Premonitions and Princes: Au Revoir, Prince Philip

This past Thursday found me running an errand. As I waited for a light, an unbidden thought came into my mind: Prince Philip is not going to make it to the weekend.

I’d seen the pictures of him when he was on his way back to Windsor about three weeks ago after undergoing the heart procedure and treatment for the infection. The unbidden thought then: hospice.

Well, at 99 and getting discharged after a month in the hospital, no one can be expected to retain the glow of youth. But the bruising and drawn cheeks did not bode well.

Que sera sera. The light changed. I pressed on the gas and went home.

The next morning, Friday, I called Hubby. “Did you hear the news?” he asked.

“No…” I don’t turn on news until I’ve had a cup of tea and written my morning page.

“Prince Philip died.”

Despite my morning page lying there blankly, I turned on the TV. Not quite time for “Today.” This shooting; that vaccine story; yet another carjacking. Prince Philip finally appeared on the crawler. Died peacefully at Windsor at 99.

A small, thin chill ran through me.

I flipped back and forth between the three networks. Their morning shows lead with the story and the summaries of a long life. Not always the nicest person, a definite relic from a harder, more structured world invested in keeping it that way; yet his work for the World Wildlife Fund pointed to a progressive streak that I didn’t know about.

Friday and Saturday found me camped out on the BBC website. Details about the funeral were finally posted mid-afternoon yesterday: 17/4 at 3 pm BST (that’s April 17 at 10 AM eastern, 9 central). Very paired down due to COVID, but would be televised.

In between new postings on the BBC live blog, my thoughts went in two directions: 1. The Queen. She had just lost her husband of 70+ years. How will she cope with his absence? and 2. What is the future of the British Monarchy?

On the first count, I silently wished her and her children strength and comfort. If she’d been a neighbor I would have made a cake or some cookies and taken them over, but since I’m not, and don’t live anywhere near Windsor, and her pastry chef is likely better than me at cakes and whatnot anyway, that was out of the question. All I could do was spare some thoughts as I would for any other woman in her later years. And hope that when the funeral’s done and she can relax her upper lip a bit, go out into the woods near Balmoral with the Corgis, and wail like a banshee until the grief subsides.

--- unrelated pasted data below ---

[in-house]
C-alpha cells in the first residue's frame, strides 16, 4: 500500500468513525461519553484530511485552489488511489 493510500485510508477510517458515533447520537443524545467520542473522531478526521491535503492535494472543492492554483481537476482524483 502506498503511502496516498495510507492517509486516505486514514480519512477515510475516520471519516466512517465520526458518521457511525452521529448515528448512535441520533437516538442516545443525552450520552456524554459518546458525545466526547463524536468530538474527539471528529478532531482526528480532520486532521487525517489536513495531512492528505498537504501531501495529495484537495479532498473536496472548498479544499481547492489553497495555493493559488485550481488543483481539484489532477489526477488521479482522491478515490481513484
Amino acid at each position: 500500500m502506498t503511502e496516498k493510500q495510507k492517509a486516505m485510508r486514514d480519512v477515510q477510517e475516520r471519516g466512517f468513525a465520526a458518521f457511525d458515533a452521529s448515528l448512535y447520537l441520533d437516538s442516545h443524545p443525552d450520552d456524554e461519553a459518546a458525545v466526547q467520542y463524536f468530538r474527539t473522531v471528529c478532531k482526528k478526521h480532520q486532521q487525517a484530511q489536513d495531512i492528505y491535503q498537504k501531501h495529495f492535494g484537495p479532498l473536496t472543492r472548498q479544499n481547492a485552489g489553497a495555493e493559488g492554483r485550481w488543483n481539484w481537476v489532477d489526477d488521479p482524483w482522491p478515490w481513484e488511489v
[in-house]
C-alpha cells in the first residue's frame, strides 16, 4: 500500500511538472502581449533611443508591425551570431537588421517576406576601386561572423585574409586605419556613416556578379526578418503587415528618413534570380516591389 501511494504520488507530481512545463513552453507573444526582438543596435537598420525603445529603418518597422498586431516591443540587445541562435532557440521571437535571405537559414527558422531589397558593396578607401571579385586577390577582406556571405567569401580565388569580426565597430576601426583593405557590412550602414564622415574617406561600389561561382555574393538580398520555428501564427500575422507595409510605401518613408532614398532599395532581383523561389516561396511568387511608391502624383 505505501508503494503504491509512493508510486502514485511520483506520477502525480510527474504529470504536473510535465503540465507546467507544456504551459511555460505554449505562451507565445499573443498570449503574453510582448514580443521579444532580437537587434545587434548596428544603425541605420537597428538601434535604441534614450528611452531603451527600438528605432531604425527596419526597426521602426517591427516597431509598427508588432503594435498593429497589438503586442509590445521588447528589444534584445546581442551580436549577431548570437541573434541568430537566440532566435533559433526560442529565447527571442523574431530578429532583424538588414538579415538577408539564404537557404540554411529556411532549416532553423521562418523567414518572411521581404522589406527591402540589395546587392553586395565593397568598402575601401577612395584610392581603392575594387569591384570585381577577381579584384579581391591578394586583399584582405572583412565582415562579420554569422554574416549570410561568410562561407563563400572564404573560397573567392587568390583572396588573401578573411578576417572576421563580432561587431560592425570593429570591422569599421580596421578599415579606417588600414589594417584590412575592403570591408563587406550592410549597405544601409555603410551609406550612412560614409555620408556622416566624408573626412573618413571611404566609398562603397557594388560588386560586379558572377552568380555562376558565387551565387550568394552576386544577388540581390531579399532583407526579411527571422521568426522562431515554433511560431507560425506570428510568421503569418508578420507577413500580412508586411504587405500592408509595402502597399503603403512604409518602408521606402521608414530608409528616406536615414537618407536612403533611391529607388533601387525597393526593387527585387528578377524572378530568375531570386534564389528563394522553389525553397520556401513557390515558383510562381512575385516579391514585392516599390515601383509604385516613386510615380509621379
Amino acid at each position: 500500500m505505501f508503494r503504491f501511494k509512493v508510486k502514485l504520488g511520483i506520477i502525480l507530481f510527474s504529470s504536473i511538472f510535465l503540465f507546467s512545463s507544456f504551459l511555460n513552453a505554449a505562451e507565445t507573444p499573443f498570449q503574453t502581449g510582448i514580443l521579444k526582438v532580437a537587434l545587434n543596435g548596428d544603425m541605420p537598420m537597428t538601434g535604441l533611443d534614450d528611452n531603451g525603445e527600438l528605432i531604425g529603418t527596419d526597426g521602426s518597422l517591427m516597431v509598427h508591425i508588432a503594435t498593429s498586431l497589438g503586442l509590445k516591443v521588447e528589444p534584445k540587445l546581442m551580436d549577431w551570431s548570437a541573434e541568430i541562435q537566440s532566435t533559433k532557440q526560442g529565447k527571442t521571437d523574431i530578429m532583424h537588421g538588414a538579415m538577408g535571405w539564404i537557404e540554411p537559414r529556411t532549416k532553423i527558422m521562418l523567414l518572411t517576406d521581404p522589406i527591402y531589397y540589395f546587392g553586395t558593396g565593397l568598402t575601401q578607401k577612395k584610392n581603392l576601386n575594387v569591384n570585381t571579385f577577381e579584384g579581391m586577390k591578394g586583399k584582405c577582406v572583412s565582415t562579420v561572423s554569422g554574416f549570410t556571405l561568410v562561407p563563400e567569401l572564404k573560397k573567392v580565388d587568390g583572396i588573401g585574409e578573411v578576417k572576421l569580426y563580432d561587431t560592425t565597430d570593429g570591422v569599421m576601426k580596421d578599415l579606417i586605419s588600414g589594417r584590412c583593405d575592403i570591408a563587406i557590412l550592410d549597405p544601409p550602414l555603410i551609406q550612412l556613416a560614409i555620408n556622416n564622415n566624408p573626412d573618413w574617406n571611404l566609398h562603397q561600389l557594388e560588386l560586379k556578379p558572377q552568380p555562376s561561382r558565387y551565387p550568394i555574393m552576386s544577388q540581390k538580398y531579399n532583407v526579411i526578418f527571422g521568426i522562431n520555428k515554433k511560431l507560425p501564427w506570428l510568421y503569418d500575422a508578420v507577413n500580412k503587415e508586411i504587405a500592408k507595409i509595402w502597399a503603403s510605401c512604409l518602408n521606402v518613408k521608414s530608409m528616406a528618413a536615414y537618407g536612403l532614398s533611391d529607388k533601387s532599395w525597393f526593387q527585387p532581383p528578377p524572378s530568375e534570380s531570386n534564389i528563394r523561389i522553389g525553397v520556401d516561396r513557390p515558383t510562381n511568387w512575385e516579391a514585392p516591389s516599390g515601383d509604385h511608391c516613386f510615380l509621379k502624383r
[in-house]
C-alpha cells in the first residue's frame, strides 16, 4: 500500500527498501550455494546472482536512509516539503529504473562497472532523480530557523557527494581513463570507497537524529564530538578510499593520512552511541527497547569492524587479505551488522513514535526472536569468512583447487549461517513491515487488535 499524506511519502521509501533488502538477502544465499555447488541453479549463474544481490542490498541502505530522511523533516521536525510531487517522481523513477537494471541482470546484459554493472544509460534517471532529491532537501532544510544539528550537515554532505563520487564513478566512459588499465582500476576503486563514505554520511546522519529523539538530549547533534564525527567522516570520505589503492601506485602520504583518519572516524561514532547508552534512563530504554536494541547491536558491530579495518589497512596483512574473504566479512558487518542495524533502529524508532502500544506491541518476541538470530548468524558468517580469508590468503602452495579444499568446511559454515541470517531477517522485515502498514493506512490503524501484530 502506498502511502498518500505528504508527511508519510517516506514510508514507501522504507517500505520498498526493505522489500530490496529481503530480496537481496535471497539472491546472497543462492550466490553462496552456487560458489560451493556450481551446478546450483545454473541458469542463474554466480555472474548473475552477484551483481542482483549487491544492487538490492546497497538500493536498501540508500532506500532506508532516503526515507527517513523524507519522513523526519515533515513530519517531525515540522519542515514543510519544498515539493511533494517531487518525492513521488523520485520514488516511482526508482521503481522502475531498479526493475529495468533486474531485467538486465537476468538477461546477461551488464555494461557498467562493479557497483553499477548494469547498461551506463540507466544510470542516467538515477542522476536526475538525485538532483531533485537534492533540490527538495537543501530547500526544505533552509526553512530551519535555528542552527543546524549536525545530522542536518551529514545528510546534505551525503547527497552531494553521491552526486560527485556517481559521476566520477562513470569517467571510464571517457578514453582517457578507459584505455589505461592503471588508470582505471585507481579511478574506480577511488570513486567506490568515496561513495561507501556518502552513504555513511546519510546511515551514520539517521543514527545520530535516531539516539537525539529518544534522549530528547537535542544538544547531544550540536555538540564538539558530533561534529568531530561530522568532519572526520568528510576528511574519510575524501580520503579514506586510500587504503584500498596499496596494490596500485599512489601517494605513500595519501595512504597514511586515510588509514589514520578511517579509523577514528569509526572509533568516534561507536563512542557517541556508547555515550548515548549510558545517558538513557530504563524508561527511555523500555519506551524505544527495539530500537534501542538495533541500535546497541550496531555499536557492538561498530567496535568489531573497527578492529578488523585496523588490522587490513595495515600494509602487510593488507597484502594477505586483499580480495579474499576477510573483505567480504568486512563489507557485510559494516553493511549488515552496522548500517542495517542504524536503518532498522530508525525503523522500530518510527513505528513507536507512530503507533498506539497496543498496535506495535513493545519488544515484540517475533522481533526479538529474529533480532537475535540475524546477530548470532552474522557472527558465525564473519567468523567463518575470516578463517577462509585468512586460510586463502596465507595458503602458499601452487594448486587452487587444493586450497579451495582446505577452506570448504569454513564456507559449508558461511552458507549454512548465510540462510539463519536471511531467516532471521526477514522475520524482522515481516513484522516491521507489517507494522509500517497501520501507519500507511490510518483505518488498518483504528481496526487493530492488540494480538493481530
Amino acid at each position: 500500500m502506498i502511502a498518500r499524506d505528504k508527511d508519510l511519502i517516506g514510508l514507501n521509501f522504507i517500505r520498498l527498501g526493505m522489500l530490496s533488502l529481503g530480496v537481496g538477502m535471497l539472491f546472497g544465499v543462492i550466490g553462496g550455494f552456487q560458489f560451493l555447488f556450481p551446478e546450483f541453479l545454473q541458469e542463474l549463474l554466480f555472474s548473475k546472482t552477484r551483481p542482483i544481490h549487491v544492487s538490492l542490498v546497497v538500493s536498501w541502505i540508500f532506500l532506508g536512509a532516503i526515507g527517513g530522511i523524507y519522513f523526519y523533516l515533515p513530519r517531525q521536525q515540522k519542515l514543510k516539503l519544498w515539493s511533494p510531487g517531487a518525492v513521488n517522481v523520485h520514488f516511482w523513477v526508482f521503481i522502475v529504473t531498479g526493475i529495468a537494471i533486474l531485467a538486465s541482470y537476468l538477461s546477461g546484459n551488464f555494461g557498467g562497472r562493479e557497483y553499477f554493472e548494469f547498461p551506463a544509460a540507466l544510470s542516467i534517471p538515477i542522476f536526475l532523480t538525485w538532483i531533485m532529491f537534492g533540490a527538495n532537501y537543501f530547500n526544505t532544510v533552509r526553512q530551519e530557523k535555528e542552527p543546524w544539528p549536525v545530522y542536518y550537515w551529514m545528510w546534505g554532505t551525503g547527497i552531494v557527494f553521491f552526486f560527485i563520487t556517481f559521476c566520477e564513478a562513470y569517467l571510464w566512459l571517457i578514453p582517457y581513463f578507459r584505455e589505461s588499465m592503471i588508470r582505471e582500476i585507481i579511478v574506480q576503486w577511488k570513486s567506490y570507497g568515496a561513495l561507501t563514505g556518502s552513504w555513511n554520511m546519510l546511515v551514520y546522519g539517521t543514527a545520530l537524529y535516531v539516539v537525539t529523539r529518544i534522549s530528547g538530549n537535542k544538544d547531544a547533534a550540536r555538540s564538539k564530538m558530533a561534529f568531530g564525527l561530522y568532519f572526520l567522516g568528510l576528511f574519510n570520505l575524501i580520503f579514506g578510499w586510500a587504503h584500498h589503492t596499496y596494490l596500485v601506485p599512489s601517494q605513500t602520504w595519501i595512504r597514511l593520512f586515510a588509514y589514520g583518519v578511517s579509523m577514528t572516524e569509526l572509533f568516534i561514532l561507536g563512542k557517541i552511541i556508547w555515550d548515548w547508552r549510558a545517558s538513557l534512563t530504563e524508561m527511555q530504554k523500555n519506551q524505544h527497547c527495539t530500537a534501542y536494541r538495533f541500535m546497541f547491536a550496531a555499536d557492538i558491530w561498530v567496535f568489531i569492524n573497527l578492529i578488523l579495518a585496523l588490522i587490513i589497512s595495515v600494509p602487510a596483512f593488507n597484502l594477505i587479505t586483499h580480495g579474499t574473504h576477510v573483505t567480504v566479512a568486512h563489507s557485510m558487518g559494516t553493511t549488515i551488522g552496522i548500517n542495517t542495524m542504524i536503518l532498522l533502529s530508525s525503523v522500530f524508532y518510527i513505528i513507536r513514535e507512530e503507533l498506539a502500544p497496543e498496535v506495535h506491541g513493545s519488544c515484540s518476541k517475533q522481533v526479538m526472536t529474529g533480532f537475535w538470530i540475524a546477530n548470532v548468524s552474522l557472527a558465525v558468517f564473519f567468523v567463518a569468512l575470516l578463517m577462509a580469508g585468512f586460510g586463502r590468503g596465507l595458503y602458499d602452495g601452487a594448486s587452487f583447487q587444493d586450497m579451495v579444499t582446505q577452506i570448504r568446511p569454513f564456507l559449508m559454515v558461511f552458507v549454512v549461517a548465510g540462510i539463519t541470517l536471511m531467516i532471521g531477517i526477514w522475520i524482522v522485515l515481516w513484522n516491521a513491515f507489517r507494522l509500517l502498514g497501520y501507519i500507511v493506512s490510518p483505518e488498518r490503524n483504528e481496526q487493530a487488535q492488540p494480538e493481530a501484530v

My hope is that she’ll get the love and support she needs to carry on around the great gawping canyon of Philip’s absence and stick around a few more years. I’ve always seen them as the type of couple that literally would not be able to live without each other and the survivor would follow the first to slip this veil in a short amount of time. We’ll have to see.

The second one is a lot trickier. The Monarchy reaches back into the mists of time a thousand years ago. It’s been argued that it’s provided structure and continuity since then. There have been calls to abolish it, and after the current Queen passes into the next world, will Charles or William be able to keep it going?

I don’t know. Oh, it needs to be updated without a doubt. But to do away with it altogether…

Perish the thought. It wouldn’t be Great Britain without a monarch. Would it? I don’t know. I have several British friends in the world of social media who feel that it should have been done away with years ago due to costs, creating a more egalitarian society, and so on. However, the last time that happened, England endured years of civil war. I would hope that wouldn’t happen, but in these crazy times, who knows?

As this week plays out, there will be tea to steep and scone recipes to be researched for Saturday. Until then, there are visits to be made to the BBC to see if any new related stories have popped up while hoping for a few more years with Her Majesty before Charles takes charge.

The Royal Wedding Entry That You Knew I Was Going to Write

Image courtesy The Graphics Fairy. Not Harry and Meghan, but you get the idea.

Yes, I was up at 5:30 AM with my tea. (I’m usually up by 6 give or take, so no big deal.) And tissues. I get a little weepy at weddings. (Sometimes a lot weepy, like at my brother’s. Slamming back three apricot sours to numb the agony of a recent breakup while suiting up for bridesmaid duty didn’t help. But that’s a story for another time.)  I dabbed my eyes quietly (neither Hubby or Oakley were up) as I watched the magic, the romance unfold.